She tracked us down eventually.
“Is there a problem, Jill?” Dom asked lazily. Jill’s face hardened.
“You got something to say to me Weasley?” she asked nastily. Dom stood up with a sigh.
“Oh no. Nothing at all.” Dom said, squaring up to her, her smile still fixed on her face. Jill bristled and brought herself up to her full height. It was slightly ridiculous. The height difference trounced any possibility of intimidation on Jill’s part. She must have been barely scraping 5’2’’ while Dom and I both graced 5’9’’.
“Girls!” the shout came from the end of the corridor, where one of the Professors stood, hands on hips. Dom stepped back a fraction. Jill’s narrowed eyes remained on Dom, and before she flounced away, she hissed, “this isn’t over.”
“Is it ever?” I asked, mostly to myself although I saw Dom’s mouth twitch.
“Well that was fun.” Dom said brightly “come on. I’m bored, let’s go upstairs.”
The thing about Dom is that she gets bored very easily. If something ceases to interest her, we simply must move on or else. Maybe it’s the reason we get on so well. We both have no attention span.
So we left our seats and went wandering. It was getting late, and the younger years were all absent from the corridors. The upside, I suppose, to having to put up with them the rest of the time. Shocking, that we could have been as annoying as they are.
Not counting Louis, of course.
We’d not seen him very much recently. He’d been too busy establishing himself as a Weasley, and I’d already overheard a little gaggle of first years talking about how cute he is. It was slightly sickening. He’s my baby cousin and they’re eleven, for the love of Merlin!
When I’d relayed this information to Dom, she’d laughed her head off, and said “That’s my little brother.” In a very proud way.
Eventually, when Dom had decided that the castle had nowhere good to go, we went back to the tower where we saw Siobhan and Mona in a corner, sitting with some of the boys in our year.
Henry Davies, sitting all laid back by the window. He looked like he was nearly asleep, with is feet up on the arm of Lewis Spencer’s armchair. He was reading something, ignoring Siobhan and Mona as they tried to explain something to Andy Price. There were five seventh year Gryffindor boys and the other two, Peter Henderson and Jamie Bagshawe weren’t there.
“Can someone just knock me out so I can spend a couple of days in the Hospital wing sleeping it off?” Henry asked in a whiny voice, contemplating actually having to go to classes the next day.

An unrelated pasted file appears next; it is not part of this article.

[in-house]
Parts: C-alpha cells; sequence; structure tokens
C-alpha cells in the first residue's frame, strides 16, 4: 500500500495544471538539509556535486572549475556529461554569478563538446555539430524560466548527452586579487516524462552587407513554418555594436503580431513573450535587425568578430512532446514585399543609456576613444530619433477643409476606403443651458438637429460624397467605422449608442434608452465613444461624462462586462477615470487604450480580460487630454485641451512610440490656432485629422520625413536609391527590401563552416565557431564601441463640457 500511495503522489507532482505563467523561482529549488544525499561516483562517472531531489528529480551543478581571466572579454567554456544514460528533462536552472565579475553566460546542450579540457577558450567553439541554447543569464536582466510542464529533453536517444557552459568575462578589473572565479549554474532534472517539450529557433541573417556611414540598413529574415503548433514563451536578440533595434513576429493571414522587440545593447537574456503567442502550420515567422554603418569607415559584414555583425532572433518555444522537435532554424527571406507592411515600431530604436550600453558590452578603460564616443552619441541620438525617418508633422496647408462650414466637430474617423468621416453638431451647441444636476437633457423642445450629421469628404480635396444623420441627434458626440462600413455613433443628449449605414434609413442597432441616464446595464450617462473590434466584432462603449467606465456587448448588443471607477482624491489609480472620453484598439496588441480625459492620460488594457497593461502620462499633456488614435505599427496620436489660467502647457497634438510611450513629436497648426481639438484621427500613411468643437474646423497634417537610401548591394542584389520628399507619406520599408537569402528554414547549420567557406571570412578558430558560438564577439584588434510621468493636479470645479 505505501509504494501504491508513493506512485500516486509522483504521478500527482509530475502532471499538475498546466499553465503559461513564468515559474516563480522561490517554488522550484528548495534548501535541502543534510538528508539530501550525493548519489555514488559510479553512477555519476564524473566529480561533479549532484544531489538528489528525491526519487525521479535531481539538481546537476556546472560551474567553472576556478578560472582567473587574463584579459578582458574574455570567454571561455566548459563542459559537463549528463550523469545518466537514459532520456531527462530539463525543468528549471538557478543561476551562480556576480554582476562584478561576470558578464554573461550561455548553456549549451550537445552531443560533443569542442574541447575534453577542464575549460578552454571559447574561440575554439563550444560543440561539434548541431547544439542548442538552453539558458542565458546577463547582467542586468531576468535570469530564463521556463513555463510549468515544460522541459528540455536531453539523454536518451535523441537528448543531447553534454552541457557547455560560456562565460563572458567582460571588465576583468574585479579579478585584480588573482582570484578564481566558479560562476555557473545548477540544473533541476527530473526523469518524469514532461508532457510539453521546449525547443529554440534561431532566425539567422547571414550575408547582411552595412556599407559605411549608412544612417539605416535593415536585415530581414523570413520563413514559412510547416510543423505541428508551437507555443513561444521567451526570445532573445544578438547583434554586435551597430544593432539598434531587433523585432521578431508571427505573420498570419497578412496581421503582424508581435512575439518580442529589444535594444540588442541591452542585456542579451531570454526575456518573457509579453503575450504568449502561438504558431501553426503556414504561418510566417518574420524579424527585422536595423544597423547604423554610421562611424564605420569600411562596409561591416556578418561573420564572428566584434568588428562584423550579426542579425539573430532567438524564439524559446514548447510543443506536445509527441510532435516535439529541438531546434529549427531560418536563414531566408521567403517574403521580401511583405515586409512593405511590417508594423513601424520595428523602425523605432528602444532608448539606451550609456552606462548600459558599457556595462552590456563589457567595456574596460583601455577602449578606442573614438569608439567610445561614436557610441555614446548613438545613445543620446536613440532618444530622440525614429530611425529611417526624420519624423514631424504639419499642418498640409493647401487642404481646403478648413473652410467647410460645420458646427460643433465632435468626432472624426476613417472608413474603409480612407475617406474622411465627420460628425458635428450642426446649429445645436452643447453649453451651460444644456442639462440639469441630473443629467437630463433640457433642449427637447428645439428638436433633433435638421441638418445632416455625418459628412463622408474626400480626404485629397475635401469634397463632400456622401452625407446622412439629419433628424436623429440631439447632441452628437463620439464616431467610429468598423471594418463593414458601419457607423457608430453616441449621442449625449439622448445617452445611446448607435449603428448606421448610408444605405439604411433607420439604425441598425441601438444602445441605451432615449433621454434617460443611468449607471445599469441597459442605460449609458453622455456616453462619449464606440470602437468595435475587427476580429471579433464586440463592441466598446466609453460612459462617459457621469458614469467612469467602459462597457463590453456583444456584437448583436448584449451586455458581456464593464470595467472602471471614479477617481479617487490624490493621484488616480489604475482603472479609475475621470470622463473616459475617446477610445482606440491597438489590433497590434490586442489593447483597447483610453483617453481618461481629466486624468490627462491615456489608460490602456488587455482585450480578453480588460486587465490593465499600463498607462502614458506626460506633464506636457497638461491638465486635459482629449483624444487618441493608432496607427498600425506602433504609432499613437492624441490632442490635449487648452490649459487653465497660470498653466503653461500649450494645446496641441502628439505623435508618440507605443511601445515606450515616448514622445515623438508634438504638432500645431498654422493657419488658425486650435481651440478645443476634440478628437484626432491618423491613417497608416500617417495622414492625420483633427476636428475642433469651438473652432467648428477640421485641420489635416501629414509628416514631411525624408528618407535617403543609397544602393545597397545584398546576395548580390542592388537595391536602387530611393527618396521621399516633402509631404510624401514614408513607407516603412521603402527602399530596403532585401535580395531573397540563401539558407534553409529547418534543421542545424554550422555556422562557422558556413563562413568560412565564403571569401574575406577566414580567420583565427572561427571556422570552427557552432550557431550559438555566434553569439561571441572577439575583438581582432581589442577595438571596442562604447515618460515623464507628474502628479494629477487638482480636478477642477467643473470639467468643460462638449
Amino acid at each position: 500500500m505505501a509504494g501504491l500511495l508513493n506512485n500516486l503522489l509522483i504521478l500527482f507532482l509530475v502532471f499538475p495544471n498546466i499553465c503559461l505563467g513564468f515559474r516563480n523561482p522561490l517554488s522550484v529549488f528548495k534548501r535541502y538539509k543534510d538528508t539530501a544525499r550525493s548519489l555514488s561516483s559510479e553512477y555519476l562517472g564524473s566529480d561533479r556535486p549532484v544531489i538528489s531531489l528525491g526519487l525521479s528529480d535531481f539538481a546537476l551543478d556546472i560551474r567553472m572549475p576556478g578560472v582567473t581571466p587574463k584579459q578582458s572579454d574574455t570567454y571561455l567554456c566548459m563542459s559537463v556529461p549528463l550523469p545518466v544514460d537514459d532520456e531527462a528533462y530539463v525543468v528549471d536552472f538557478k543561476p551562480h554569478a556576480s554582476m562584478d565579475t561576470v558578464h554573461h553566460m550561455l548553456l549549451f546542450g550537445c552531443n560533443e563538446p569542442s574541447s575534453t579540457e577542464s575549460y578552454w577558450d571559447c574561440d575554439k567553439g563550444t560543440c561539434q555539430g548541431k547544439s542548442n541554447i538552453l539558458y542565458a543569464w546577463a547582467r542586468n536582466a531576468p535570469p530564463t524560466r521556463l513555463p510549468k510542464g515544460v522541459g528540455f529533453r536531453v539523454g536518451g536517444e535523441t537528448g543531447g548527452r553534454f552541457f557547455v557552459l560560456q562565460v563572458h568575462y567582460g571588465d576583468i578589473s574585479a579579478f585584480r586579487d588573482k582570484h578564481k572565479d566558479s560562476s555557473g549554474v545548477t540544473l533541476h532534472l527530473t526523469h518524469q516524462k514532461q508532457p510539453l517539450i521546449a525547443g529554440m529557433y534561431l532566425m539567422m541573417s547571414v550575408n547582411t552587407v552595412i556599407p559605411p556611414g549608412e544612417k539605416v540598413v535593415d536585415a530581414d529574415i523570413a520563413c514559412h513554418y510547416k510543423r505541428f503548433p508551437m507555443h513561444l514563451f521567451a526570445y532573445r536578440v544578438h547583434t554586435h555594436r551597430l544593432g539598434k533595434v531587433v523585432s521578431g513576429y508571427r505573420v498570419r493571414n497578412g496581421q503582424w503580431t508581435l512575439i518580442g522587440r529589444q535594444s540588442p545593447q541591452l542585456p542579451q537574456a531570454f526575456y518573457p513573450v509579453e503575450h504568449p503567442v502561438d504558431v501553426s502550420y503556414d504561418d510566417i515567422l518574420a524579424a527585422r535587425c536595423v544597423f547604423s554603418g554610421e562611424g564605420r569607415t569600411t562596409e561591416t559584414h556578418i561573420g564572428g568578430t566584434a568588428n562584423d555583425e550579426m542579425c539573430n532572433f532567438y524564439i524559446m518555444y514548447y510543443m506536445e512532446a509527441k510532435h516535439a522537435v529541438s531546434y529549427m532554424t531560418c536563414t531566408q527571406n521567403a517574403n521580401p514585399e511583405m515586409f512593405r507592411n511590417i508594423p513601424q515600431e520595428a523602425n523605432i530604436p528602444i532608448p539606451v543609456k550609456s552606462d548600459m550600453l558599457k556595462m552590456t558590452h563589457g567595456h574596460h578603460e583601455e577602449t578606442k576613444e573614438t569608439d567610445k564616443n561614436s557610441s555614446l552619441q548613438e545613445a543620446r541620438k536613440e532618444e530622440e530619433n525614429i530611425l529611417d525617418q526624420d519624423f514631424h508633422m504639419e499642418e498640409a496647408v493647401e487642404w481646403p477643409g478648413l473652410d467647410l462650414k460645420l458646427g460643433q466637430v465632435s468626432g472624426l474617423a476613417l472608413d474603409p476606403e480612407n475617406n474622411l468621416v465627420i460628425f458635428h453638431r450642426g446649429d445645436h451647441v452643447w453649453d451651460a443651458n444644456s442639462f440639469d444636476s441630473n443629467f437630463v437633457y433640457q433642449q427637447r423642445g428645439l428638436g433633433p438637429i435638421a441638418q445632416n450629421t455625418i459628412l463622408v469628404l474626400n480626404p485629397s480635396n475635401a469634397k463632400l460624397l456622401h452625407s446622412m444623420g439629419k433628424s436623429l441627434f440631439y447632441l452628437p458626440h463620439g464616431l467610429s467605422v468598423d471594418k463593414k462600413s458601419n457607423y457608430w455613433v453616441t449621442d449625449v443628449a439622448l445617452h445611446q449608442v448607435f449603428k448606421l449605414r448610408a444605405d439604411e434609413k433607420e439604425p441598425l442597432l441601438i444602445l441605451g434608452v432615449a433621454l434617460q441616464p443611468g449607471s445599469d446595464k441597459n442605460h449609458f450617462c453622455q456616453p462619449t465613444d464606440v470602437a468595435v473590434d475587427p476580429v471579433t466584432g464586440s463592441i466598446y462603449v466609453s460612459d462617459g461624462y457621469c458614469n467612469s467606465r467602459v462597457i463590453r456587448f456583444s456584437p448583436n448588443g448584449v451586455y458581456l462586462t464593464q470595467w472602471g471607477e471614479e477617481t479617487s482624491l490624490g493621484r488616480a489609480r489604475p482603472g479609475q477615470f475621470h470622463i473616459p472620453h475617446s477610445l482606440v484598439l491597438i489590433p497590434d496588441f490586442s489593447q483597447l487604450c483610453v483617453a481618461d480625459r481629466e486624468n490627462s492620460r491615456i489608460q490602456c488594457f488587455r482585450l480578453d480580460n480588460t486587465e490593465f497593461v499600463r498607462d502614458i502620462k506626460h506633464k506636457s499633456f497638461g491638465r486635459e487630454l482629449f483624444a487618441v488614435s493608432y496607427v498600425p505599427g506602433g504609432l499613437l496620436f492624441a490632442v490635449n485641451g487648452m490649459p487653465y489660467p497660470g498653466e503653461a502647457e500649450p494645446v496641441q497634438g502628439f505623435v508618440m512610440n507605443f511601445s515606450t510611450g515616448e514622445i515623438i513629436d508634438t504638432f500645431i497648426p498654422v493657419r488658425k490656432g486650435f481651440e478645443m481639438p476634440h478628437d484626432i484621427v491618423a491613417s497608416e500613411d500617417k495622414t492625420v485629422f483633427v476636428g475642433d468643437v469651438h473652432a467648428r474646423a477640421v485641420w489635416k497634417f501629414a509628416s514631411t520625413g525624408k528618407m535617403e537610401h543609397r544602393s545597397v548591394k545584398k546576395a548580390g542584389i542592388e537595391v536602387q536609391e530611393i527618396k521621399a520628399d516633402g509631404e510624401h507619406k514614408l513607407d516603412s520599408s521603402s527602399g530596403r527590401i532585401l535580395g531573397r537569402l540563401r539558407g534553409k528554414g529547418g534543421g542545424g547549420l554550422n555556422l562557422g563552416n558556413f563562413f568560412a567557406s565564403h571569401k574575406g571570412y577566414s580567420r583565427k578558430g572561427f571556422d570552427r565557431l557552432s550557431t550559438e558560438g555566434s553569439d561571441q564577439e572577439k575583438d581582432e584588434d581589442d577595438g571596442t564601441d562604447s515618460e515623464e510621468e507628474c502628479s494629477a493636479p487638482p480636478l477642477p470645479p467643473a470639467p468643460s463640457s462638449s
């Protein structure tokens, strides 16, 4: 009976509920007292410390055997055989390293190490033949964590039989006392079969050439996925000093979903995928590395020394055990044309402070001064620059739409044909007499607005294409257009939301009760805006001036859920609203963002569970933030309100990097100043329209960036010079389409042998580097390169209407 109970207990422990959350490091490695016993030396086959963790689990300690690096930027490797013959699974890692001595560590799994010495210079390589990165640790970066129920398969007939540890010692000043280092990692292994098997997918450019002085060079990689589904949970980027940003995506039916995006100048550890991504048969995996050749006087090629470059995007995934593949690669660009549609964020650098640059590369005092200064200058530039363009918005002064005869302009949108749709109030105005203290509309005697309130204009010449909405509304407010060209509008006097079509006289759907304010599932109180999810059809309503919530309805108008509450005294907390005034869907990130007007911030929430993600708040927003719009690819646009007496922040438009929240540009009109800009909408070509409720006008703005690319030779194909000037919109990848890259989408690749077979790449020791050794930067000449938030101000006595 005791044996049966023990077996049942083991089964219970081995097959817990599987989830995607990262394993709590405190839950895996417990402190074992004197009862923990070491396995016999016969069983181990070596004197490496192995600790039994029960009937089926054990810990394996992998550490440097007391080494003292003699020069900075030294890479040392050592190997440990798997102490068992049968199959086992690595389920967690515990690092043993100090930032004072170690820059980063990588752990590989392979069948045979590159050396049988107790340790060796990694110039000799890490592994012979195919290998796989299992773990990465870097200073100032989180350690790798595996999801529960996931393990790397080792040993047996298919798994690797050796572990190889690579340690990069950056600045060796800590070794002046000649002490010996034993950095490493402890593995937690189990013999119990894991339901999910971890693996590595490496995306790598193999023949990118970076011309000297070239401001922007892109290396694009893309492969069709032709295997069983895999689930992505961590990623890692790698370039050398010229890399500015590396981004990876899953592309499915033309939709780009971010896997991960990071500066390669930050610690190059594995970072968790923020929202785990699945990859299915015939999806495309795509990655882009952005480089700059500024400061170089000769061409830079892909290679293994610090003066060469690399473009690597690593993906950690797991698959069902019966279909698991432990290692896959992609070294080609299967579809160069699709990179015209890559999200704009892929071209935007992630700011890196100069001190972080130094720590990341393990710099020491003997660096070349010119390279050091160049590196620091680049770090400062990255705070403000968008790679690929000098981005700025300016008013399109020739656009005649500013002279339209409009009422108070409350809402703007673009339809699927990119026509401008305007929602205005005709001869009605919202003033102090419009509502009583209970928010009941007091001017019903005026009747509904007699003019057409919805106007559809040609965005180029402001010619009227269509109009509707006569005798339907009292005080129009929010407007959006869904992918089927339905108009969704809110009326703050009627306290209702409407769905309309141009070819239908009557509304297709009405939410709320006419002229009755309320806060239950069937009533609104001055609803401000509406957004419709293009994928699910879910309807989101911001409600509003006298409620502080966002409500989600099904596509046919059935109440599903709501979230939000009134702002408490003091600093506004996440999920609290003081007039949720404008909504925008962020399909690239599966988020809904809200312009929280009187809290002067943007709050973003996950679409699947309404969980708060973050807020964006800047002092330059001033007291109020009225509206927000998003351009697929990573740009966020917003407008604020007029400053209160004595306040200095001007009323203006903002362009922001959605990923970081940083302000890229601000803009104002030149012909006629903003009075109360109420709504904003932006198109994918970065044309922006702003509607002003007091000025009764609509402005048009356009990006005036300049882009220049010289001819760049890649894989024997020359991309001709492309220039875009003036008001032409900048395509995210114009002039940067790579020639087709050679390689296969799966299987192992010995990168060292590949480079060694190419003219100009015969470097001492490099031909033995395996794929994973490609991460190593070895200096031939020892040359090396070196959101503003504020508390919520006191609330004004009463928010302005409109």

“I hate Sundays,” Lewis added.
“I hate school,” was Andy’s contribution.
“Oi!” Siobhan elbowed Andy in the ribs “Andy, do you want to understand Arithmancy or not?”
“No!” he said, throwing up his hands in annoyed frustration, “I have no idea why you’re trying to teach me! I don’t do the bloody subject anymore.”
“Lucy,” The voice was quiet, probing “Luce, wake up time!”
I was awake, but barely. Dom obviously didn’t know I’d been awake for twenty minutes, not moving and not really aware of anything. Like when your alarm clock wakes you up but you think it’s a Saturday when it’s actually a Wednesday or something.
“LUCY!” it wasn’t Dom that time, but Siobhan who had shouted “Get out of bed before Dom wakes everyone up.”
I swung my legs out of bed with a grunt. From the depths of Mona’s bed, surrounded by her hangings I could have sworn I heard ‘hypocrite’
It was Monday morning, obviously, since no one seemed very eager to get out of bed. We’d been up pretty late the night before just because, and were all feeling the effects.
“Why did I let you talk me into staying up past my bed time?” Mona asked, looking directly at Siobhan.
“Why do you still have a bedtime?” Dom asked, with a jovial laugh.
Mona threw a shoe at her.
Breakfast was boring, as usual. Most people were half-asleep or talking quietly so as not to irritate anyone who wasn’t a morning person. This rule, as with all the others, didn’t apply to Dom, who just chattered away to us. The boys were nowhere to be seen, probably still asleep. If sleeping was a sport they could play for Britain, I swear.